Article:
Download PDF PDF Page Citation Cite Share Link Share

Last Updated on June 19, 2019, by eNotes Editorial. Word Count: 367

Illustration of PDF document

Download Edge Study Guide

Subscribe Now

"Edge" is one of the last poems that was written by Sylvia Plath. It is considered by some to be simply about death, but others claim that the themes involved are more complex, given that it was one of Plath's last poems before she committed suicide at age thirty. Here are three possible themes of the poem:

Theme #1: The Relief of Death

The relief of death and/or suicide is present through certain diction in the poem. The first five lines of this poem starts with the declaration "The woman is perfected," and Plath later uses phrases that insinuate that death is a restful state of being compared to living. "We've come so far, it is over" emphasizes rest and that the woman in the poem is at peace with her own death. The dead body of the woman also "wears the smile of accomplishment," which further emphasizes this theme.

Theme #2: The End of Necessities in Death

The imagery of dead children in the poem could imply that the woman was their mother or guardian. Each of the children holds an empty "little pitcher of milk." This description suggests that the needs of the children, such as sustenance through the milk that could have been in the pitcher at one point, are ended by the death.

Theme #3: Death Is Bleak and Inevitable

Many of the images in the poem implies that death is bleak and lacks the vibrancy of life through the lack of colors:

  • "bare" feet, as opposed to feet with fine sandals or other shoes, could suggest that the life that the woman led was poor or barren, and because of this, death was inevitable for her.
  • "white serpents" could be a symbol of the sinister nature of the children's death. This could especially be the case due to the juxtaposition of this description of the children near their white pitchers.
  • The "hood of bone" is a detached description of the moon's visage as it hangs over the dead woman and children. By this description and the following line—"She is used to this sort of thing"—one can glean that the personified moon has a "hood of bone" because she has seen many deaths.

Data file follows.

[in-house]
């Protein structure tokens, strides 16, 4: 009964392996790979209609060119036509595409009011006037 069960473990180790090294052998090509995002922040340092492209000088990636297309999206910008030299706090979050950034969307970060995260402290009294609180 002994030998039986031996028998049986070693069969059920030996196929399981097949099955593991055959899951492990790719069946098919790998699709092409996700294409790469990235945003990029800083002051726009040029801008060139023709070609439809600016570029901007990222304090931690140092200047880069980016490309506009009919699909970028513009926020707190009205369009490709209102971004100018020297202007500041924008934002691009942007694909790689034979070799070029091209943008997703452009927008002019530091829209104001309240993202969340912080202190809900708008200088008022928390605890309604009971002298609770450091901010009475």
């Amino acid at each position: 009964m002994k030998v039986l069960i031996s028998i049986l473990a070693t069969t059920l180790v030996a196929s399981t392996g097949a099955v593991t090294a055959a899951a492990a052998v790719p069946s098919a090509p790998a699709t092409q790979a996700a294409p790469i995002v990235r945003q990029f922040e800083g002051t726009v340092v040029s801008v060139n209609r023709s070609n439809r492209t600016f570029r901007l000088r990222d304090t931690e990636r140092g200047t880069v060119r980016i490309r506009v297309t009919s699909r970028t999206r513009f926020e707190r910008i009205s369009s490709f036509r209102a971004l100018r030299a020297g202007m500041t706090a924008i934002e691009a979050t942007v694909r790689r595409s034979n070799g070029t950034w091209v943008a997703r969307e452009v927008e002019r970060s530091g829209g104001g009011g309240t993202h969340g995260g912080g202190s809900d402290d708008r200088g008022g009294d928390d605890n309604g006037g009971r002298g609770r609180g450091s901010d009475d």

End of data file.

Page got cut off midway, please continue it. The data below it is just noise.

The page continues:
Themes and Meanings

Download PDF PDF Page Citation Cite Share Link Share

Last Updated on May 5, 2015, by eNotes Editorial. Word Count: 239

Written only six days before the author’s suicide, “Edge” has sometimes been viewed as a formal suicide note. Such a hasty conclusion deprives the poem of its significance as a work of art. As mentioned above, “Edge” was carefully constructed through a series of drafts. A close inspection of its form and imagery confirms an artistic intent, so one must look for the meaning of the poem not in Plath’s biography, but in the poem itself.

The poem argues that the woman who is the subject of the poem is “perfected” in death, which alone offers release from her unhappiness. She smiles in death at the conclusion of an obviously painful journey through life. The description of her children suggests the malevolent role they have played in her life. She imagines them back within her as her body closes like a chilled rose. The woman seeks to return to the condition of the virgin, and it is to the virgin goddess, Artemis, that the poet turns for consolation. The solitary, pure white, perfect female offers no sympathy; the suicide has endured the ancient destiny of women. Only the woman who can hold herself aloof from love and its demands can escape a similar fate.

It is difficult to imagine a bleaker view of human experience than that which Plath expresses in “Edge.” She suggests that one can find happiness only in absolute solitude, the solitude of death.